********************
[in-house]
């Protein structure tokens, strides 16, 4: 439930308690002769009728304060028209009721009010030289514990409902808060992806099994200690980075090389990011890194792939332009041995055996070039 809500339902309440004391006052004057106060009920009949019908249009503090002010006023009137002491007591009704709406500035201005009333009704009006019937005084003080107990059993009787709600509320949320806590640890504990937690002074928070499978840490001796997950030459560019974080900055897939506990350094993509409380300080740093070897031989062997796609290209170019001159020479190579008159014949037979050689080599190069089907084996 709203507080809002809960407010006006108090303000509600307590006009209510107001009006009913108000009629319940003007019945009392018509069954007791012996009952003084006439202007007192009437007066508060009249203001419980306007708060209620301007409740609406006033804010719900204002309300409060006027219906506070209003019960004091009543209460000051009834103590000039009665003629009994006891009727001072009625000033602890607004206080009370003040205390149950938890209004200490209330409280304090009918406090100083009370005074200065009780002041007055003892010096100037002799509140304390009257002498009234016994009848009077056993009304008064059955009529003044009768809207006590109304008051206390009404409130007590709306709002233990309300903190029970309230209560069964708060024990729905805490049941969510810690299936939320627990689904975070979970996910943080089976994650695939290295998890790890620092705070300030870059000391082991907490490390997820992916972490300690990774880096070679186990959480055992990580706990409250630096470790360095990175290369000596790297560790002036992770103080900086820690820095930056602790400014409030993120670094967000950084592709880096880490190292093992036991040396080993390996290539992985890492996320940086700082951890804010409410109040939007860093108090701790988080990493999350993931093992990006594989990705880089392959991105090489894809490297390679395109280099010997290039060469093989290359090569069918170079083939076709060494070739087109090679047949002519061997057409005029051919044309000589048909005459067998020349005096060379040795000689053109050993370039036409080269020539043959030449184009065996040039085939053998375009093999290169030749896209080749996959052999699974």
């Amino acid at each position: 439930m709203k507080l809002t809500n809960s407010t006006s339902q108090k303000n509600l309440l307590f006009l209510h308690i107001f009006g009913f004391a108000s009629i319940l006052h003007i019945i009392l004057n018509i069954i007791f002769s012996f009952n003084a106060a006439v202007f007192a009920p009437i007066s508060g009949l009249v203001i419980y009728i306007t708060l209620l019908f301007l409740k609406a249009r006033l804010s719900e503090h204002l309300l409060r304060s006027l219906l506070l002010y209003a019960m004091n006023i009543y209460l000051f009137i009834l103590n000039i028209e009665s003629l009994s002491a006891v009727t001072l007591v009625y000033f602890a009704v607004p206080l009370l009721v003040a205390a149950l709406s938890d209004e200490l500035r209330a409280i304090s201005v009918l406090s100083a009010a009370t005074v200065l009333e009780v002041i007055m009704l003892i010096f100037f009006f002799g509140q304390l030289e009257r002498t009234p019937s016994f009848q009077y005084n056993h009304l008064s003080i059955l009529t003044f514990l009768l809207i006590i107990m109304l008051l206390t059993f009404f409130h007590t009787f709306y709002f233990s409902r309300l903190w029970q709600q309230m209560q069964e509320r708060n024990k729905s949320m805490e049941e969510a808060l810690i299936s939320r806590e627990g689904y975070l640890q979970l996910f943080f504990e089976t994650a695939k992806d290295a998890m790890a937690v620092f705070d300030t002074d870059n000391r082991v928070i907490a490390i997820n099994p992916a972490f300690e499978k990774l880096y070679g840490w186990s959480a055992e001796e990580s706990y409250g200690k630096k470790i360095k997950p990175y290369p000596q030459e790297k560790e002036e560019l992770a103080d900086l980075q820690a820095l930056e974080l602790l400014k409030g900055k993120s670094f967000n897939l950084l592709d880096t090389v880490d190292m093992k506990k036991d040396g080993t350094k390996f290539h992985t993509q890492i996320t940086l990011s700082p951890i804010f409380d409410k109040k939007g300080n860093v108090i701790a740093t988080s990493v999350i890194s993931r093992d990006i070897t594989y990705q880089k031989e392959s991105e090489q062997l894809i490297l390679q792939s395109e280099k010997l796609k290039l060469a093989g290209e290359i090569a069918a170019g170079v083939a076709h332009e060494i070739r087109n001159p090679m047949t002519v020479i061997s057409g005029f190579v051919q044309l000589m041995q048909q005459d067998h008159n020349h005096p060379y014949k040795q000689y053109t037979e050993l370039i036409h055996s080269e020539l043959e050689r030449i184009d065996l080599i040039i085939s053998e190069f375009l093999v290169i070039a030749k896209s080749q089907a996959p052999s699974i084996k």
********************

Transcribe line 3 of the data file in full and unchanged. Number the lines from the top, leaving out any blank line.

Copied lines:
């Amino acid at each position: 439930m709203k507080l809002t809500n809960s407010t006006s339902q108090k303000n509600l309440l307590f006009l209510h308690i107001f009006g009913f004391a108000s009629i319940l006052h003007i019945i009392l004057n018509i069954i007791f002769s012996f009952n003084a106060a006439v202007f007192a009920p009437i007066s508060g009949l009249v203001i419980y009728i306007t708060l209620l019908f301007l409740k609406a249009r006033l804010s719900e503090h204002l309300l409060r304060s006027l219906l506070l002010y209003a019960m004091n006023i009543y209460l000051f009137i009834l103590n000039i028209e009665s003629l009994s002491a006891v009727t001072l007591v009625y000033f602890a009704v607004p206080l009370l009721v003040a205390a149950l709406s938890d209004e200490l500035r209330a409280i304090s201005v009918l406090s100083a009010a009370t005074v200065l009333e009780v002041i007055m009704l003892i010096f100037f009006f002799g509140q304390l030289e009257r002498t009234p019937s016994f009848q009077y005084n056993h009304l008064s003080i059955l009529t003044f514990l009768l809207i006590i107990m109304l008051l206390t059993f009404f409130h007590t009787f709306y709002f233990s409902r309300l903190w029970q709600q309230m209560q069964e509320r708060n024990k729905s949320m805490e049941e969510a808060l810690i299936s939320r806590e627990g689904y975070l640890q979970l996910f943080f504990e089976t994650a695939k992806d290295a998890m790890a937690v620092f705070d300030t002074d870059n000391r082991v928070i907490a490390i997820n099994p992916a972490f300690e499978k990774l880096y070679g840490w186990s959480a055992e001796e990580s706990y409250g200690k630096k470790i360095k997950p990175y290369p000596q030459e790297k560790e002036e560019l992770a103080d900086l980075q820690a820095l930056e974080l602790l400014k409030g900055k993120s670094f967000n897939l950084l592709d880096t090389v880490d190292m093992k506990k036991d040396g080993t350094k390996f290539h992985t993509q890492i996320t940086l990011s700082p951890i804010f409380d409410k109040k939007g300080n860093v108090i701790a740093t988080s990493v999350i890194s993931r093992d990006i070897t594989y990705q880089k031989e392959s991105e090489q062997l894809i490297l390679q792939s395109e280099k010997l796609k290039l060469a093989g290209e290359i090569a069918a170019g170079v083939a076709h332009e060494i070739r087109n001159p090679m047949t002519v020479i061997s057409g005029f190579v051919q044309l000589m041995q048909q005459d067998h008159n020349h005096p060379y014949k040795q000689y053109t037979e050993l370039i036409h055996s080269e020539l043959e050689r030449i184009d065996l080599i040039i085939s053998e190069f375009l093999v290169i070039a030749k896209s080749q089907a996959p052999s699974i084996k």